## There and back again: A Matlab array's tale by Bob Turner

Some talk the other day about porting and interoperability between Matlab and Python, so I thought I'd investigate passing arrays back and forth...

I'm doing this (against Mathworks advice) in an Anaconda environment. However, starting Matlab from the Anaconda command prompt seemed to work fine.

pyversion

version: '3.7'
executable: 'C:\A_is_for\Anaconda3\python.exe'
library: 'C:\A_is_for\Anaconda3\python37.dll'
home: 'C:\A_is_for\Anaconda3'
isloaded: 0

Matlab version is:

version

ans = '9.6.0.1174912 (R2019a) Update 5'

My plan, here, is to make a big array in Matlab, convert it to a Python numpy array, do some manipulation of it (transpose it a couple of times) and then turn it back into a Matlab array. By way of an experiment, I'll time each step.

Firstly, we make a Matlab array of random numbers:

toc;

Elapsed time is 0.955807 seconds.

Next, out of curiosity, we do the same thing in Python:

np=py.numpy.random.rand(int8(1e4),int8(1e4));

toc;

Elapsed time is 0.659253 seconds.

Surprisingly faster than Matlab. By a lot. Perhaps the array is being generated at a lower precision? Right at the bottom of this block we see that it's a float64 which I think is the same as a Matlab double:

np.dtype

ans =

Python dtype with properties:
alignment: [1×1 py.int]
base: [1×1 py.numpy.dtype]
byteorder: [1×1 py.str]
char: [1×1 py.str]
descr: [1×1 py.list]
fields: [1×1 py.NoneType]
flags: [1×1 py.int]
hasobject: 0
isalignedstruct: 0
isbuiltin: [1×1 py.int]
isnative: 1
itemsize: [1×1 py.int]
kind: [1×1 py.str]
metadata: [1×1 py.NoneType]
name: [1×7 py.str]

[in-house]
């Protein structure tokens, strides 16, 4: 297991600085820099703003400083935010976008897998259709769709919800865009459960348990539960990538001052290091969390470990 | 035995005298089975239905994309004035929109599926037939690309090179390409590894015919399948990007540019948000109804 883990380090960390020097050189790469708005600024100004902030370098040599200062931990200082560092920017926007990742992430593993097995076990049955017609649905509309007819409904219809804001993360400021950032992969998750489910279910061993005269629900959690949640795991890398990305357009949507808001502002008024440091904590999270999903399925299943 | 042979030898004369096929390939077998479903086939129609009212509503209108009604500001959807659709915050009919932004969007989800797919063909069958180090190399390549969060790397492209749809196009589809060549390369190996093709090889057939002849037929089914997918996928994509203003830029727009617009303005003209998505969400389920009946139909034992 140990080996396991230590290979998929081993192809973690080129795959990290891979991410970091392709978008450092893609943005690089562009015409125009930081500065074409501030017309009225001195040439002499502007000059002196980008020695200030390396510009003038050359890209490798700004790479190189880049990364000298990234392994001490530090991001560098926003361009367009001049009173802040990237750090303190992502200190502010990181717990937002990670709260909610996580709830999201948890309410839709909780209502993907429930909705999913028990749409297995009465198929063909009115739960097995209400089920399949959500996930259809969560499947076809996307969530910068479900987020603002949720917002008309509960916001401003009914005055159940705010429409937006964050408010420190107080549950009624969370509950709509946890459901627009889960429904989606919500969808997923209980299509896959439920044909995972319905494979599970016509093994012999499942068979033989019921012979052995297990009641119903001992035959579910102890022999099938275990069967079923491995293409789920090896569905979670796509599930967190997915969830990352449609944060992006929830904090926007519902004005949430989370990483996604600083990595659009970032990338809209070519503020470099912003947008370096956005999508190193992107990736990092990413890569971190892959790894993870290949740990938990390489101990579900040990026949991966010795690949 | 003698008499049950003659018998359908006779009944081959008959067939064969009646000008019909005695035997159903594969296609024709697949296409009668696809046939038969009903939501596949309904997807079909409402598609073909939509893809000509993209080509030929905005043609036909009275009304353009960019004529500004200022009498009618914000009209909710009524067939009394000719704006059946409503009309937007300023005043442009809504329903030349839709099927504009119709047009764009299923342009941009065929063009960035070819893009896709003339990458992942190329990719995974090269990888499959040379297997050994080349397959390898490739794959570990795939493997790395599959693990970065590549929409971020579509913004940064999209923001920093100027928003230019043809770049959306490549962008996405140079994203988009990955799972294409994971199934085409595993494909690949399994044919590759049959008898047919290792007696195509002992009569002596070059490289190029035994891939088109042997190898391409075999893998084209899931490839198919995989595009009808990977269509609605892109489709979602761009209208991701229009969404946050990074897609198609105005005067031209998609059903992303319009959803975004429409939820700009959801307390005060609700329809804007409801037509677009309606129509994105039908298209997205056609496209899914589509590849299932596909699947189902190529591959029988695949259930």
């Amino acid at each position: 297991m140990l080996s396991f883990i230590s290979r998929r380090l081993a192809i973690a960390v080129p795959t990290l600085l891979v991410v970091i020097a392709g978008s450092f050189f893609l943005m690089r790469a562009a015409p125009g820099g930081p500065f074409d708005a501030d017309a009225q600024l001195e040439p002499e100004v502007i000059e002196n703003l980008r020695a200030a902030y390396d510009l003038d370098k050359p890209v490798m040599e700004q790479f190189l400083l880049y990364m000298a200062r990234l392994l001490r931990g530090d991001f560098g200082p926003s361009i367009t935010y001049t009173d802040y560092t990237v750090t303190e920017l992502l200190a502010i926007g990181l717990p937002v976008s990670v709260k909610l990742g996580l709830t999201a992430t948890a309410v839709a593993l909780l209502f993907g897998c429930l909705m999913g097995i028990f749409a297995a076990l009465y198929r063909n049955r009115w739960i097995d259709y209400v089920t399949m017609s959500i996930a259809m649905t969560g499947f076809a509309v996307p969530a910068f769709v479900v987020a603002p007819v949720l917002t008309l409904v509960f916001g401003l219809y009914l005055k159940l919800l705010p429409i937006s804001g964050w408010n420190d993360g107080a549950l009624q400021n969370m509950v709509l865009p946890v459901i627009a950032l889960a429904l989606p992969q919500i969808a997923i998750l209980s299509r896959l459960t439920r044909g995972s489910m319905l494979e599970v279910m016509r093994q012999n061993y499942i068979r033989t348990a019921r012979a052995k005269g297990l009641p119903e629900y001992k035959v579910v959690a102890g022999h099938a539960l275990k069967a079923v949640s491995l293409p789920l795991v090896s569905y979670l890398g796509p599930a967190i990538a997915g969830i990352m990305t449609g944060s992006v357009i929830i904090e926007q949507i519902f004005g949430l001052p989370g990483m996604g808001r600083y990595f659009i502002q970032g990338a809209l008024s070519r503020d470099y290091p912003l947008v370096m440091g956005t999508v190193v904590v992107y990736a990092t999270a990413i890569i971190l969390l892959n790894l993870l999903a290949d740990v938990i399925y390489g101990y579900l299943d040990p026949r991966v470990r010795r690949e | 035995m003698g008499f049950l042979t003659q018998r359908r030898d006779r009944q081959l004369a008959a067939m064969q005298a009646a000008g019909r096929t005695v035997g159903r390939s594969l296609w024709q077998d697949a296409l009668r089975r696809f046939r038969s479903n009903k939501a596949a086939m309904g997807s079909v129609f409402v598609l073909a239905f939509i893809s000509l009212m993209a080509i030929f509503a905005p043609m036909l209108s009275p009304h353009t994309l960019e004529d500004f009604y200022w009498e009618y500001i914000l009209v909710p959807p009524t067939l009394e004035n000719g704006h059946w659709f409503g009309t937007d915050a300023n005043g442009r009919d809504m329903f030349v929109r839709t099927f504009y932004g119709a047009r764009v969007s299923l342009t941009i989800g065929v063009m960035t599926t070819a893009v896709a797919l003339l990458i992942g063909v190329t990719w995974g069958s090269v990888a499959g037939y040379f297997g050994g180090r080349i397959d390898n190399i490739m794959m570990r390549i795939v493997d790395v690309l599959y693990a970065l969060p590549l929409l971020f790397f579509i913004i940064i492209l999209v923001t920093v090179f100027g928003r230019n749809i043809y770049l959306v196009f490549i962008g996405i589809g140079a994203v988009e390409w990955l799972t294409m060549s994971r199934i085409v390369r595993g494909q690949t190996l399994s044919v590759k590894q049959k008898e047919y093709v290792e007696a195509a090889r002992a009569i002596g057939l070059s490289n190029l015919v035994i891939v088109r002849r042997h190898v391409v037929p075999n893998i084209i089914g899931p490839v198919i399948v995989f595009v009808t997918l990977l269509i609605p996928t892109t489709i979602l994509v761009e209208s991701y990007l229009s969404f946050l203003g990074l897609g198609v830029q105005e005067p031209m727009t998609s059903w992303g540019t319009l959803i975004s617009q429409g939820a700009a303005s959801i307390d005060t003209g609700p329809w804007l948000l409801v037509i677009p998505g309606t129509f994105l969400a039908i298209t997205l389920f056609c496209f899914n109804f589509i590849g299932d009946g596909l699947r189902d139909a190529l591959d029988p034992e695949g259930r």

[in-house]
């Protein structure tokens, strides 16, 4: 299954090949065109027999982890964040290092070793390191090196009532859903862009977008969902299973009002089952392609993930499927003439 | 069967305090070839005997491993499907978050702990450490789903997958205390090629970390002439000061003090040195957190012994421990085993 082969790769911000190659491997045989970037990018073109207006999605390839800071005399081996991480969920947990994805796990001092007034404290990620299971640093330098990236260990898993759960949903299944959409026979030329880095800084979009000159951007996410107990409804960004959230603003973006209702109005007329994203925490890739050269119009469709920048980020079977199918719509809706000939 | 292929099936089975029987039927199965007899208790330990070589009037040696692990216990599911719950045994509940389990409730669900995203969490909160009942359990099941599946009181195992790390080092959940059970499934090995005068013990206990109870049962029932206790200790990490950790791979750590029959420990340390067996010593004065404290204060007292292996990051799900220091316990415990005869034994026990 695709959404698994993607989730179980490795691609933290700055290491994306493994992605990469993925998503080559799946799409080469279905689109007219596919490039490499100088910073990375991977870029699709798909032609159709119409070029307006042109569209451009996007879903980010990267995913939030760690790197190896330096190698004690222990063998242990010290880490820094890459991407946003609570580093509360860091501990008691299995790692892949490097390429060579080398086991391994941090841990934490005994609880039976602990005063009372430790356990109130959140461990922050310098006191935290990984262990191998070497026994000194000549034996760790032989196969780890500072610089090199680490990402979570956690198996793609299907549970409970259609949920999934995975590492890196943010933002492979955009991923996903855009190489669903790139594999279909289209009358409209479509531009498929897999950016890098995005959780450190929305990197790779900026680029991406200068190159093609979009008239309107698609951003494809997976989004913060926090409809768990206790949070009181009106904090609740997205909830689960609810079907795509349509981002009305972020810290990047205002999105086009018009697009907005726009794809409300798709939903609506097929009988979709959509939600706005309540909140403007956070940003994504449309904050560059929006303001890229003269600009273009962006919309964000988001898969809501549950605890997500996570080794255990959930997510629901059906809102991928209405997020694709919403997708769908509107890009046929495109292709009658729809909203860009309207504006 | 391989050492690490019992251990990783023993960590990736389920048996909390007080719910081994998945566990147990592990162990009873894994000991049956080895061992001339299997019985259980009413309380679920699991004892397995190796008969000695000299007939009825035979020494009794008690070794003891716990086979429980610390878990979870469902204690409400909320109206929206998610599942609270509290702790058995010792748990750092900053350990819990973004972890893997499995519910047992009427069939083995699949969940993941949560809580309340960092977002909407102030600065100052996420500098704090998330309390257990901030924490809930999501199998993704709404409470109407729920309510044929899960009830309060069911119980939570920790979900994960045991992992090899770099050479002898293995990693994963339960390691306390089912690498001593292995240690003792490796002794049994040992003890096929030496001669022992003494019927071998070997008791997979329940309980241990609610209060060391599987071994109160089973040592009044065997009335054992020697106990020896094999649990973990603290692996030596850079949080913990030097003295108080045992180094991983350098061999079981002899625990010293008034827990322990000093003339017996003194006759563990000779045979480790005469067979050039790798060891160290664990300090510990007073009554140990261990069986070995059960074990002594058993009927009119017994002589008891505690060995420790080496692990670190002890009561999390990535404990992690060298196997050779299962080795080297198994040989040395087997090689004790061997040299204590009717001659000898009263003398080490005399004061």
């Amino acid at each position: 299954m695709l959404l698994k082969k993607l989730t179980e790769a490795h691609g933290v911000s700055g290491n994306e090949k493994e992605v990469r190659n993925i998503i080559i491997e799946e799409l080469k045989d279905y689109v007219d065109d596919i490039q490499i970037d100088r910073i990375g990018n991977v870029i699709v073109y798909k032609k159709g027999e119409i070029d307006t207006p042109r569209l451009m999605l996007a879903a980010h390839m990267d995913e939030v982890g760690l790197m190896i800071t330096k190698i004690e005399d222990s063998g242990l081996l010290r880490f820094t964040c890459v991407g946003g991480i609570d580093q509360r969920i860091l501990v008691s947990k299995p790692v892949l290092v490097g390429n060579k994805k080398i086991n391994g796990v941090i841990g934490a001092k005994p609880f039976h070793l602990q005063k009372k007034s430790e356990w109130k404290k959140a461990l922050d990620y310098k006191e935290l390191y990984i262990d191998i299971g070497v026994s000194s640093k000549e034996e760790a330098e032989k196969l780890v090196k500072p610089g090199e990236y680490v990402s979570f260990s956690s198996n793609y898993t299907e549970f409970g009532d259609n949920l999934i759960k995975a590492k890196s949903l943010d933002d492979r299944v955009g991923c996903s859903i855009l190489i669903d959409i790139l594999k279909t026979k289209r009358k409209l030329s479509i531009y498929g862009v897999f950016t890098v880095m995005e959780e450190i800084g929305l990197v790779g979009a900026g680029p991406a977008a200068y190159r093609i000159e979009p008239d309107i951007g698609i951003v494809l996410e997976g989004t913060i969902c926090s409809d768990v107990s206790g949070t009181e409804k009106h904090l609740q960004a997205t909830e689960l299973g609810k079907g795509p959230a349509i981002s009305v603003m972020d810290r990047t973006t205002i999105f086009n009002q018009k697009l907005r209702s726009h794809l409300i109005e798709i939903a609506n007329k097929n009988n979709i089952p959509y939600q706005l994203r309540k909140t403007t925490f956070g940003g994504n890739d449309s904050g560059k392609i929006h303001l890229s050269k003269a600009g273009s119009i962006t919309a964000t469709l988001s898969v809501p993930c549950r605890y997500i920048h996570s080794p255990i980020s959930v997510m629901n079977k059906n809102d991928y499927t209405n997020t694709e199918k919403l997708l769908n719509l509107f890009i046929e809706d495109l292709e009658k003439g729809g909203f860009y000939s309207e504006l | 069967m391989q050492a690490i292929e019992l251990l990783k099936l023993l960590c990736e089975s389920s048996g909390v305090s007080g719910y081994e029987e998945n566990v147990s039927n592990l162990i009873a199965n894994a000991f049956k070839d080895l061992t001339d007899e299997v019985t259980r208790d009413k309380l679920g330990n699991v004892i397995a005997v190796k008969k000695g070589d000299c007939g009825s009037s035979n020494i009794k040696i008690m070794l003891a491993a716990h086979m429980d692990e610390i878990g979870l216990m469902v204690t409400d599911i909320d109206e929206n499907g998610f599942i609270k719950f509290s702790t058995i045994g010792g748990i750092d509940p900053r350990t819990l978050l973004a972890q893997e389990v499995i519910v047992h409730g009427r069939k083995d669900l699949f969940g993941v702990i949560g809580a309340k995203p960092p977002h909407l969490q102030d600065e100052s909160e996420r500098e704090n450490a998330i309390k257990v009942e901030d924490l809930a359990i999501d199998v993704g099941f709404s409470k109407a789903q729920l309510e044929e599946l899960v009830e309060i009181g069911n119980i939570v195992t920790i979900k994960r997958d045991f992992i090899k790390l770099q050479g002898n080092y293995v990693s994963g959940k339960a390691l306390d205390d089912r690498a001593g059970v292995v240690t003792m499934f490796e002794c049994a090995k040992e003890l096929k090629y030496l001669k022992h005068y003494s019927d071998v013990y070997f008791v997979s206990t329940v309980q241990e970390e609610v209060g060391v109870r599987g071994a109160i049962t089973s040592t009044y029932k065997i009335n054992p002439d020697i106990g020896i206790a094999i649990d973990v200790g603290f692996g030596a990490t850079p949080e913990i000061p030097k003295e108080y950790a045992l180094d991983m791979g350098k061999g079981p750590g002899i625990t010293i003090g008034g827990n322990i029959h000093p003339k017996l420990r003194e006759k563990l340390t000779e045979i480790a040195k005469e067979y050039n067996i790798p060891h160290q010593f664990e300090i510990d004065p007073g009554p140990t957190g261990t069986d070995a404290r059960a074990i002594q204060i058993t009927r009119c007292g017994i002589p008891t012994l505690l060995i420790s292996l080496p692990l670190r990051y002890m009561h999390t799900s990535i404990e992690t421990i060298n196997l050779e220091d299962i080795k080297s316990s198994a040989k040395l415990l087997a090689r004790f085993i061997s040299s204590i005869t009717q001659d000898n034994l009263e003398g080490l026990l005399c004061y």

names: [1×1 py.NoneType]
ndim: [1×1 py.int]
num: [1×1 py.int]
shape: [1×0 py.tuple]
str: [1×3 py.str]
subdtype: [1×1 py.NoneType]
type: [1×1 py.type]
float64

I'll transpose the array twice in Matlab (which should tax the computer but give me the same variable out as I put in:

toc;

Elapsed time is 0.823703 seconds.

...which I can check like this:

...and it is. Obviously. Next, I'll turn the Matlab array into a Python array (using numpy):

ml_np=py.numpy.array(ml);

toc;

Elapsed time is 0.191298 seconds.

Or by saving a .mat file and reloading:

py.importlib.import_module("scipy"); %needs scipy which is not imported by default

mlfile_dict=py.scipy.io.loadmat("mlfile.mat");

mlfile_np=mlfile_dict{'ml'};

toc;

Elapsed time is 20.511985 seconds.

Fine, but slow.

Transpose twice as in Matlab:

toc;

Elapsed time is 0.003869 seconds.

Convert back to Matlab:

toc;

Elapsed time is 1.470973 seconds.

...and test that the variable that's been converted to Python, transposed twice and converted back to Matlab is unchanged:

Looks like it's survived the ordeal!

This is good news and suggests that calling Python from Matlab might be do-able.

What surprises me about this is that despite everything being called from Matlab, the Python operations seem to be going way faster. Could be I'm missing something crucial, here. Not generalisable! If so I'd love to hear about it at bob.turner.uk at gmail.com or @Bobatron on Twitter!